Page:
Norway men's national ice hockey team

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Norway
Shirt badge/Association crest
Nickname(s) Isbjørnene (The Polar Bears)
Association NIHF
General Manager Bjørn Mathisrud
Head coach Petter Thoresen
Assistants Per-Erik Alcén
Sjur Robert Nilsen
Captain Jonas Holøs
Most games Tommy Jakobsen (135)
Team colors               
IIHF code NOR
Norway national hockey team jerseys - 2014 Winter Olympics.png
Ranking
Current IIHF 9 Increase2
Highest IIHF 8 (2012)
Lowest IIHF 21 (2004)
First international
 Czechoslovakia 7–0 Norway 
(London, England; 17 February 1937)
Biggest win
 Norway 24–0 Belgium 
(Sofia, Bulgaria; 5 March 1975)
 Norway 25–1 China 
(Debrecen, Hungary; 22 April 2005)
Biggest defeat
 Finland 20–1 Norway 
(Hämeenlinna, Finland; 12 March 1947)
IIHF World Championships
Appearances 60 (first in 1937)
Best result 4th (1951)
Olympics
Appearances 12 (first in 1952)
International record (W–L–T)
352–634–112

The Norwegian men's national ice hockey team is the national ice hockey team from Norway that participates at the IIHF World Championships. The team is governed by the Norwegian Ice Hockey Association and is coached by Petter Thoresen.

History[edit]

Norway prior to the 1937 World Championships, their first international tournament. They finished in ninth place.

The Norwegian Ice Hockey Association was founded in 1934 and, adopting the international rules and regulations of ice hockey, became a member of the International Ice Hockey Federation in 1935.[1][2] Poor finances delayed the formation of a national team until 1937, and continued to hamper its development in the years prior to World War II. After missing out on the 1935 World Championships and 1936 Winter Olympics, the NIHF managed to raise enough funds to send a team to London for the 1937 World Championships. The national ice hockey team thus played its first game on 17 February 1937, losing 0–7 to Czechoslovakia, and was eliminated from the competition following a 2–13 loss to Switzerland.[3] Norway also took part in the next tournament in 1938, but was unable to participate in 1939. Results remained meagre throughout the pre-war years; of the nine international fixtures contested between 1937 and 1940, the closest Norway came to winning was 3–4 in the first game against Sweden, on 20 January 1939.[4]

After the war, the growth of Norwegian ice hockey accelerated as new teams formed and improvements in infrastructure were made. The opening of the state of the art Jordal Amfi in Oslo meant that for a time Norway was at the forefront in terms of facilities.[5] Results began to improve on the international stage, though not before Norway had endured its worst defeat ever at the hands of Finland in 1947.

The period from 1949 to 1953 has been viewed as a "golden age" in the history of the national team, beginning with the maiden victory, a 2–0 win over Belgium at the 1949 World Championships. In 1951, the NIHF appointed Canadian Bud McEachern as head coach. McEachern brought a physical style which suited the players of the generation well,[6] and at the 1951 World Championships, Norway defeated the United States and Great Britain to finish fourth overall. The following year, Norway competed in its first ever Olympic tournament, as host nation of the 1952 Winter Olympics. Finally, in 1953, Norway became the first Western nation to play the Soviet Union, an event that was overshadowed by the death of Joseph Stalin shortly after the team's arrival in Moscow.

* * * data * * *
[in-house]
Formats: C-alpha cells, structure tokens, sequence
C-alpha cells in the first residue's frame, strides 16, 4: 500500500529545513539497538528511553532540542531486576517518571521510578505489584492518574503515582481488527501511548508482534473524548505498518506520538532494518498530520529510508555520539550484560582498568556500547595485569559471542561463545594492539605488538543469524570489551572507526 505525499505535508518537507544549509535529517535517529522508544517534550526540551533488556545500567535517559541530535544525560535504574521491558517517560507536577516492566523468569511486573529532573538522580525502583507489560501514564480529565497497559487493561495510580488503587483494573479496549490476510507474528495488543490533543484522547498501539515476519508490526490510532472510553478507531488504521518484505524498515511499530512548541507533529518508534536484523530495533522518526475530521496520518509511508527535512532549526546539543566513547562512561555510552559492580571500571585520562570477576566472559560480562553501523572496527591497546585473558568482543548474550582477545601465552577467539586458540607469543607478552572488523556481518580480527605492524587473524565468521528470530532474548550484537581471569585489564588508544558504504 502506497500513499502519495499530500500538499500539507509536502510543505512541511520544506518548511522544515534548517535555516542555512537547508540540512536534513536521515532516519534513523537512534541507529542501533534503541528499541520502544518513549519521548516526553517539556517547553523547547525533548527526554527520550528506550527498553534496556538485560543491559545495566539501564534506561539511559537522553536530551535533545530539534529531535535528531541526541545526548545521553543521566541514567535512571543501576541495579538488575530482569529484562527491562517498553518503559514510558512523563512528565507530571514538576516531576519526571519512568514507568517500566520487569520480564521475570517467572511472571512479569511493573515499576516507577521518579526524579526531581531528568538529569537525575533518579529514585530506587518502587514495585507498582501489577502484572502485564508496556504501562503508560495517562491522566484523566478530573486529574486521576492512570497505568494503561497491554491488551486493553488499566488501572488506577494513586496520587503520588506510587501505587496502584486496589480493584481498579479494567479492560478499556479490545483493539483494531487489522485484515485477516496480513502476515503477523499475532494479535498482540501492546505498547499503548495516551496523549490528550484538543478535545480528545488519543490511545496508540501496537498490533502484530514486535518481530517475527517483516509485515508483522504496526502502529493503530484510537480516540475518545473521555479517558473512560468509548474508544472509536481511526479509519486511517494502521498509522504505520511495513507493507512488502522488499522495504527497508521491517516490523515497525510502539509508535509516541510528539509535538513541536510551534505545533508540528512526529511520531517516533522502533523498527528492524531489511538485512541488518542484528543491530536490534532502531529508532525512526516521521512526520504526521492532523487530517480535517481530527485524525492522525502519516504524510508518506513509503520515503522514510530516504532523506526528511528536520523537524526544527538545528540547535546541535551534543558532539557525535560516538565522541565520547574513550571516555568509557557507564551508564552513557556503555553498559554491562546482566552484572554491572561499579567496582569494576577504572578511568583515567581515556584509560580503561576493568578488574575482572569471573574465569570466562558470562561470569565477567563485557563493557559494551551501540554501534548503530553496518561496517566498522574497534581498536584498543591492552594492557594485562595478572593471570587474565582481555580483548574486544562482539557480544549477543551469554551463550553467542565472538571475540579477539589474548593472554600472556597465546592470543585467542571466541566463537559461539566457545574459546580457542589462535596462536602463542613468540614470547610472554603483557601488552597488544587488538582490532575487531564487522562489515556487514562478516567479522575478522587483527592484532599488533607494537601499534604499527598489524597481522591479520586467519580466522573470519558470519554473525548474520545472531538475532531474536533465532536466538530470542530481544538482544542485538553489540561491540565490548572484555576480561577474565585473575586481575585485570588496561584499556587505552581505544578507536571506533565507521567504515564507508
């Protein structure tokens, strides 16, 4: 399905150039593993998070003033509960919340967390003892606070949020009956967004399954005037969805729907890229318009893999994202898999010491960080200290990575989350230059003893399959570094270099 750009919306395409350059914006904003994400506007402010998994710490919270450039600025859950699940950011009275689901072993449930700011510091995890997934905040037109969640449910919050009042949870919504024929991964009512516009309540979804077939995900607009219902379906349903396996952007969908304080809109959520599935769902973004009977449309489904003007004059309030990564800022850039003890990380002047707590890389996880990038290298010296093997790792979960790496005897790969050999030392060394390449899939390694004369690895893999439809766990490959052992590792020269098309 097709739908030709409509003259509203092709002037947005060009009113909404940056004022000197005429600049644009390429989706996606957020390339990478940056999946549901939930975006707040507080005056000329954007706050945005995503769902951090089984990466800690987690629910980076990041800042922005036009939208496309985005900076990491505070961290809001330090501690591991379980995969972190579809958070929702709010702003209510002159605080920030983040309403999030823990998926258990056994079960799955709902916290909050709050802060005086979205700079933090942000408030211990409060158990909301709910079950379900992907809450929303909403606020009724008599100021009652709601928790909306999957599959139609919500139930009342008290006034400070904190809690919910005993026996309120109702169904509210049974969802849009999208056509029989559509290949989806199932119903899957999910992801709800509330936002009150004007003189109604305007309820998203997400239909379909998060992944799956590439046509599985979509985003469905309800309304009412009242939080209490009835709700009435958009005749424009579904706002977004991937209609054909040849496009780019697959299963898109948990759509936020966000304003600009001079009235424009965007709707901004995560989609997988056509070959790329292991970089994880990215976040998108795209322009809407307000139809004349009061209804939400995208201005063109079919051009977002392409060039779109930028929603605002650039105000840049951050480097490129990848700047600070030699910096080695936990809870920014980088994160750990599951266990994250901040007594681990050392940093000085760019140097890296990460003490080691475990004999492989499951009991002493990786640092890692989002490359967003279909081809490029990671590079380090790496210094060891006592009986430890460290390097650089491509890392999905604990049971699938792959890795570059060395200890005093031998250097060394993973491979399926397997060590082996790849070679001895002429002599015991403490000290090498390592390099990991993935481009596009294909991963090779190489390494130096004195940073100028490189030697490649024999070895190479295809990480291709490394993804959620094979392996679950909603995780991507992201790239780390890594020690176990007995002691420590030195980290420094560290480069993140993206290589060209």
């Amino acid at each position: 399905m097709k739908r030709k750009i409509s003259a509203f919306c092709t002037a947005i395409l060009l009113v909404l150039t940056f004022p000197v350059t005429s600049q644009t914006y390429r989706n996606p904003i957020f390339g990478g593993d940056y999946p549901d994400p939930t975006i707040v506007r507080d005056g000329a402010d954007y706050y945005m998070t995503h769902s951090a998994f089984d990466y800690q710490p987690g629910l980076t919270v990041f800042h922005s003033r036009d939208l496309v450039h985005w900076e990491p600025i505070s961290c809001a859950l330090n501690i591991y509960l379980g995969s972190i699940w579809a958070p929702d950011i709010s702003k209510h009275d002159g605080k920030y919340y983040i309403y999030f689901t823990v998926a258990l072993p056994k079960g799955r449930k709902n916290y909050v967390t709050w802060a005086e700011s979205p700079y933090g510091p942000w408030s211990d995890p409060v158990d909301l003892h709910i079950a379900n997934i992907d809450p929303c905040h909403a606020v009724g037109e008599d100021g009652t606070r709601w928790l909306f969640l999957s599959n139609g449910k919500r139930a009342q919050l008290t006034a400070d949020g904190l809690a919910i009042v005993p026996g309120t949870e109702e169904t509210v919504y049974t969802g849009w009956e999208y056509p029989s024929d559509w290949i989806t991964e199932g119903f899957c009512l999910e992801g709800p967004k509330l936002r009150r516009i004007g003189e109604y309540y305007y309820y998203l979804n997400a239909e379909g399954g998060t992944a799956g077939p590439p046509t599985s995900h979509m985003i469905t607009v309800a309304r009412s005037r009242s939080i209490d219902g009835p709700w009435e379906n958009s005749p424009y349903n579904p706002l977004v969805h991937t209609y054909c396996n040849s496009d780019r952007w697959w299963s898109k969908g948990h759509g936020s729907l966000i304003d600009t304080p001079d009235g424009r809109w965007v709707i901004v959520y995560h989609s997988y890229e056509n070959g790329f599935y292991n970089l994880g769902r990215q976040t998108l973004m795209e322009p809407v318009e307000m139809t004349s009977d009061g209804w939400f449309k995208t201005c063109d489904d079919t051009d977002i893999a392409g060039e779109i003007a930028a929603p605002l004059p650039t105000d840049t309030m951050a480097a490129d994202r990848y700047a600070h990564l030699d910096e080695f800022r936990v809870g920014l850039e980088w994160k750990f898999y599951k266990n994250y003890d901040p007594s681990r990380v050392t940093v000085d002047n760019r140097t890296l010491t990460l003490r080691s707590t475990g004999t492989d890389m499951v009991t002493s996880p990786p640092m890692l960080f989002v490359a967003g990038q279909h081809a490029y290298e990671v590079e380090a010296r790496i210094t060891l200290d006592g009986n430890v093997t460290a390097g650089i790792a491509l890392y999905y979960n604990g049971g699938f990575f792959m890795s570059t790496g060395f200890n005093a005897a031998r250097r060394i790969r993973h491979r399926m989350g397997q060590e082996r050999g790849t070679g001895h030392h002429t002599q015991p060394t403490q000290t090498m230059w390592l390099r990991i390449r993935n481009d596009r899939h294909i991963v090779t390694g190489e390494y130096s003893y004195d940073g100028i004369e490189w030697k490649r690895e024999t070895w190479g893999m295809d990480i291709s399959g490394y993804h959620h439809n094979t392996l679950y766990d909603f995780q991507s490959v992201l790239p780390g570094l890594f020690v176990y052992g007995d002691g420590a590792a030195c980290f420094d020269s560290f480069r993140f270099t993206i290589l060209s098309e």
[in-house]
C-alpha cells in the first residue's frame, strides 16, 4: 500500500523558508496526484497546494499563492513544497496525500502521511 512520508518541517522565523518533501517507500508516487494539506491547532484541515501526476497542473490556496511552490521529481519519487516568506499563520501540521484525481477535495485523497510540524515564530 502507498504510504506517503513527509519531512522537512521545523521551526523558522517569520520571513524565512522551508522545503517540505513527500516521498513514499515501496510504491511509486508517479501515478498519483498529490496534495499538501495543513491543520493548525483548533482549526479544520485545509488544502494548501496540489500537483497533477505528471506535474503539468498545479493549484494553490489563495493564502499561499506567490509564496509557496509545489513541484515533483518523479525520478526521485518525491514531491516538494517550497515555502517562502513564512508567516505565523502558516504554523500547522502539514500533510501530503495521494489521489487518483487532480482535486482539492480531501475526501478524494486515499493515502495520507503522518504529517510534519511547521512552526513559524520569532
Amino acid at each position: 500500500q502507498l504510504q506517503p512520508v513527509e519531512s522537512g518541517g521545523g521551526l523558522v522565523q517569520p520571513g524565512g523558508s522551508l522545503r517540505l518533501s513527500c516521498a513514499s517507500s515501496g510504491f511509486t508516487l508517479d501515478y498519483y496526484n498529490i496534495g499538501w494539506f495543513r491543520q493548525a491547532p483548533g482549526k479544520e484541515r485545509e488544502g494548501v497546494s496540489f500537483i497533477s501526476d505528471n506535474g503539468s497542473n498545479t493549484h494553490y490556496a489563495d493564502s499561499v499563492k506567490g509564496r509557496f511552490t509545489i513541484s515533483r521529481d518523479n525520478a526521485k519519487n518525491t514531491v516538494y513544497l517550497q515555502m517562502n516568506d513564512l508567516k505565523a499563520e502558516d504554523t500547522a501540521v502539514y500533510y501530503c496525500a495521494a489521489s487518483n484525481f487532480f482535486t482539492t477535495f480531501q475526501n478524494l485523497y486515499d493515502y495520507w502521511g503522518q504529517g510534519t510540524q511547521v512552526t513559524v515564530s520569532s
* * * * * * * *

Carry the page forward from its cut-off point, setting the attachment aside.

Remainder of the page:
The remainder of the decade saw the Norwegians continue to challenge the strongest hockey nations. From the 1960s onwards, however, Norwegian ice hockey fell into decline internationally. The game was becoming increasingly popular at home, but this did not translate into better results against other nations. This has been attributed to poor training conditions. Mild winters meant that a northerly location could no longer make up for the lack of artificial ice rinks, which local politicians were reluctant to support compared to other sports facilities.[7] After the 1965 World Championships, the Norwegian team was no longer allowed to compete at the highest level, and the NIHF resigned itself to competing at the top of Pool B instead.[7] Qualifying for the Winter Olympics was still within reach, however, and Norway managed to do so in both 1964 and 1968.

Norway slipped further into mediocrity during the 1970s, suffering relegation to Pool C after finishing in last place in Pool B of the 1972 World Championships. Once again, the NIHF was forced to revise its objectives; not to return to Pool A, but merely to survive in Pool B. The goal of qualifying for the Winter Olympics remained throughout this period, but after another stint in Pool C in 1975, the ice hockey tournament at the 1976 Winter Olympics went ahead without Norwegian participation.[7]